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|Spanish to English translations [PRO]|
Law/Patents - Law: Taxation & Customs
|Spanish term or phrase: presupuesto jurídico que queda efectivamente actualizado en el caso que se revis|
|Context: This is a Mexican legal document--more specifically, it is a tax decision outlining an audit/review of a company for the payment (or lack there of) of duties for water use.|
Unfortunately, this document is full off several-line-long sentences...which turn out to be very long, grammatically incomplete sentences. I think this may be one of them, but I want to get as close as possible to conveying the message.
Directly preceding, and following this paragraph/sentence are Articles from the Ley Federal de Derechos, quoted verbatim. That is what this snippit is referring to.
***Presupuesto jurídico que queda efectivamente actualizado en el caso que se revisa,*** dado que en él existe una persona moral que usa, explota, o aprovecha aguas nacionales al amparo de una concesión y en consecuencia se encuentra obligado al pago del derecho sobre agua en la forma y en los términos que se encuentran expresa y previamente establecidos en el citado ordenamiento de la siguiente manera.
Just that line within the *** ***. Any ideas?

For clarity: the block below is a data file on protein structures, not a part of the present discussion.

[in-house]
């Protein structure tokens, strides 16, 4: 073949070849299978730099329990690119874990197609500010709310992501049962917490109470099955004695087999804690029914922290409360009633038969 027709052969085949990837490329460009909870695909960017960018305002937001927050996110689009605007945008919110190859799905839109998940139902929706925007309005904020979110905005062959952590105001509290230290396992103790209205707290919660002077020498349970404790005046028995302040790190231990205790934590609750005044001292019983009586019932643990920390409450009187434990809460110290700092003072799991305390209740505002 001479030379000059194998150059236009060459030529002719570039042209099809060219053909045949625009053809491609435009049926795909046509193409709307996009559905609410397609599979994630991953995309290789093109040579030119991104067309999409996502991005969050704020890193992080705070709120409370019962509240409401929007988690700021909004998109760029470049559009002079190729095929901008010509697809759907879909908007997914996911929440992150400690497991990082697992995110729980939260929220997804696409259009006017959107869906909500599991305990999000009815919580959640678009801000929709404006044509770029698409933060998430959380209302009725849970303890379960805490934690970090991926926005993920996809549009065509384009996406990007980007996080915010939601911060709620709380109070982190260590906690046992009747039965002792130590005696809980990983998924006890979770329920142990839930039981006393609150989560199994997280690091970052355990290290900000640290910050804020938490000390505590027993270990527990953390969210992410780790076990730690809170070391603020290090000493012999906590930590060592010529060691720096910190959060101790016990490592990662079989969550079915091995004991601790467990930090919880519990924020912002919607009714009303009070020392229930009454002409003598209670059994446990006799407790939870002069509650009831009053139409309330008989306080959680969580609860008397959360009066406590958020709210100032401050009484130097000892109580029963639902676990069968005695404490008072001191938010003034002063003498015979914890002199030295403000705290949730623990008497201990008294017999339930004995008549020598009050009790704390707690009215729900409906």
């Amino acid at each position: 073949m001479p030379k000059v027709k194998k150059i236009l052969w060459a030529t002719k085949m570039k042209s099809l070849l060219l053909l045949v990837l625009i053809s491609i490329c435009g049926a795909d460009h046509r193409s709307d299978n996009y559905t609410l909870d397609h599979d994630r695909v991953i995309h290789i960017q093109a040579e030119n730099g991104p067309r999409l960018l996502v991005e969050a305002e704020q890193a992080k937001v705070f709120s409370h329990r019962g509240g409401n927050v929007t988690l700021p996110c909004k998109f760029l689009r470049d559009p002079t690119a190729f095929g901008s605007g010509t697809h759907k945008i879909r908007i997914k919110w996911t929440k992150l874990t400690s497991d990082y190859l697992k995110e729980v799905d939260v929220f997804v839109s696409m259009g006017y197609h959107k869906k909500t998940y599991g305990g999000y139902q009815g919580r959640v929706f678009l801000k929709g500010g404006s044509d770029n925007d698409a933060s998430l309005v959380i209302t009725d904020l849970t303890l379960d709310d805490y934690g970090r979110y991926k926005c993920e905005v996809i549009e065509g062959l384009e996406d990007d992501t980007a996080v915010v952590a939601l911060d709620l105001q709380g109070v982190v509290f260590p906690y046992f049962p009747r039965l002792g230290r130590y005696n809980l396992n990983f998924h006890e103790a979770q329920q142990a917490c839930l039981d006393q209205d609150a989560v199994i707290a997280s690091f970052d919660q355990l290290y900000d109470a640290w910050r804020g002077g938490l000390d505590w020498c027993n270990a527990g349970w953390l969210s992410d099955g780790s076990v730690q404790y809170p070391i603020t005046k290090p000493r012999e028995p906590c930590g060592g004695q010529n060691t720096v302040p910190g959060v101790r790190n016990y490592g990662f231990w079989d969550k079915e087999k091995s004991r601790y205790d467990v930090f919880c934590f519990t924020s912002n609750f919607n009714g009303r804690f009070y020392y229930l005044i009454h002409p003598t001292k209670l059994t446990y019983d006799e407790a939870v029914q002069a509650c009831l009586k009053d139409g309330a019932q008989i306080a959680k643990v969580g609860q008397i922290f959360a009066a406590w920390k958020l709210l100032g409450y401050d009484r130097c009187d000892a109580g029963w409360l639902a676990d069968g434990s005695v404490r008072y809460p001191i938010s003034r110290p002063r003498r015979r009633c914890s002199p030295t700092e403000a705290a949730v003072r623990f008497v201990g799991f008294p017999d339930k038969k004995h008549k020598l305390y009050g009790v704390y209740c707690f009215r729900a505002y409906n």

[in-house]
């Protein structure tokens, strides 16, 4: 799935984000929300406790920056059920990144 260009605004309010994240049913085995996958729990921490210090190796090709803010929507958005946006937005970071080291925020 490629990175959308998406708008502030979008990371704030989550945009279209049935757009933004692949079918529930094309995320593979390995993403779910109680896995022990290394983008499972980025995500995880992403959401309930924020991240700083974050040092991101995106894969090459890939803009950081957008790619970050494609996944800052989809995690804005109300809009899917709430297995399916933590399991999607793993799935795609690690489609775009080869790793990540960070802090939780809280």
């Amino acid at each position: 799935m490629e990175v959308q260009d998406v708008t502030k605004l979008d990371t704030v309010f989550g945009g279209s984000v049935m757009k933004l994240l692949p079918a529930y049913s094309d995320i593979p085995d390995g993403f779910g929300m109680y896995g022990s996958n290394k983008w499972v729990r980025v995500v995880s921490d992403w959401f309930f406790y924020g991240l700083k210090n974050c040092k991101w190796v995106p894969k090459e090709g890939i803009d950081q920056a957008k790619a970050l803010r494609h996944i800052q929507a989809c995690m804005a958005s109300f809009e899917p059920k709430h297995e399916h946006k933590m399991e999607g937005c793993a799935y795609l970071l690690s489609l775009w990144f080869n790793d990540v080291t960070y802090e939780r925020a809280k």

Thank you very much for lending your individual and collective wisdom!
8 mins confidence: 10 hrs confidence:
It is a legal hypothesis that has been explicitly brought up to date in the case under review
Note added at 10 hrs (2010-03-13 16:13:37 GMT)
hi brandon. no real explanation, just that it's synonymous with assumption and presupposition and sounded ok to me. Do you think that the use of "presupuesto" in the source text is incorrect?
Local time: 12:30
Native speaker of: English
PRO pts in category: 4
|Notes to answerer|
|Asker: I don't understand what is hypothetical here. I'd love to hear some more detailed explanation. Thanks for the suggestion!|
Asker: Well, nonetheless, I appreciate the suggestion. No, I don't think the use of the word is incorrect in this context; it just makes it hard when there is no verb to complement the main subject in the sentence! ;-) If you search [site:.mx "presupuesto jurídico"] in Google, you come up with a lot of good-quality legal-related links. They all seems to use the phrase as if they were talking about a Condition or Term of Law, a Requirement, or a Presumption of Law (Legal Presumption). This may very well be the case where there is no perfect English counterpart...but I'm holding out! ;-) In the meantime, I put together a translation that I'm hoping might work. I'll put that above in the discussion to see if I can get some feedback. Thanks again!
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|The asker has declined this answer |11 hrs confidence:
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